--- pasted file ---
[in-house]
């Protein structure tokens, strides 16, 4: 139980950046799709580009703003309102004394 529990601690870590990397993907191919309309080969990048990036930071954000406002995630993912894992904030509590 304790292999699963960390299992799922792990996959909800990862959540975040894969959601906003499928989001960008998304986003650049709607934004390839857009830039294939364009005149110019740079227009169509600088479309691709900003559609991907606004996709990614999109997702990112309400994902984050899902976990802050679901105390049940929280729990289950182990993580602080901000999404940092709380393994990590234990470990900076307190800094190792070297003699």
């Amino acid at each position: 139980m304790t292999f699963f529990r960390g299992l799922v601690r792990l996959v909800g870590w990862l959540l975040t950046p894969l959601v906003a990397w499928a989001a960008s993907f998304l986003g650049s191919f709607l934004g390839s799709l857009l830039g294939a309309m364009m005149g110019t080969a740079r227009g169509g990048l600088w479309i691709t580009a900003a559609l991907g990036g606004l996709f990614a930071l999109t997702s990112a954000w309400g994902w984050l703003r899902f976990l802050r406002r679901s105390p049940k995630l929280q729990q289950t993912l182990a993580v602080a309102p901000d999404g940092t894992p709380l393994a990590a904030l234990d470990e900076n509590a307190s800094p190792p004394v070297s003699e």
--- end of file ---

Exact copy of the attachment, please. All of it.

[in-house]
């Protein structure tokens, strides 16, 4: 139980950046799709580009703003309102004394 529990601690870590990397993907191919309309080969990048990036930071954000406002995630993912894992904030509590 304790292999699963960390299992799922792990996959909800990862959540975040894969959601906003499928989001960008998304986003650049709607934004390839857009830039294939364009005149110019740079227009169509600088479309691709900003559609991907606004996709990614999109997702990112309400994902984050899902976990802050679901105390049940929280729990289950182990993580602080901000999404940092709380393994990590234990470990900076307190800094190792070297003699």
């Amino acid at each position: 139980m304790t292999f699963f529990r960390g299992l799922v601690r792990l996959v909800g870590w990862l959540l975040t950046p894969l959601v906003a990397w499928a989001a960008s993907f998304l986003g650049s191919f709607l934004g390839s799709l857009l830039g294939a309309m364009m005149g110019t080969a740079r227009g169509g990048l600088w479309i691709t580009a900003a559609l991907g990036g606004l996709f990614a930071l999109t997702s990112a954000w309400g994902w984050l703003r899902f976990l802050r406002r679901s105390p049940k995630l929280q729990q289950t993912l182990a993580v602080a309102p901000d999404g940092t894992p709380l393994a990590a904030l234990d470990e900076n509590a307190s800094p190792p004394v070297s003699e």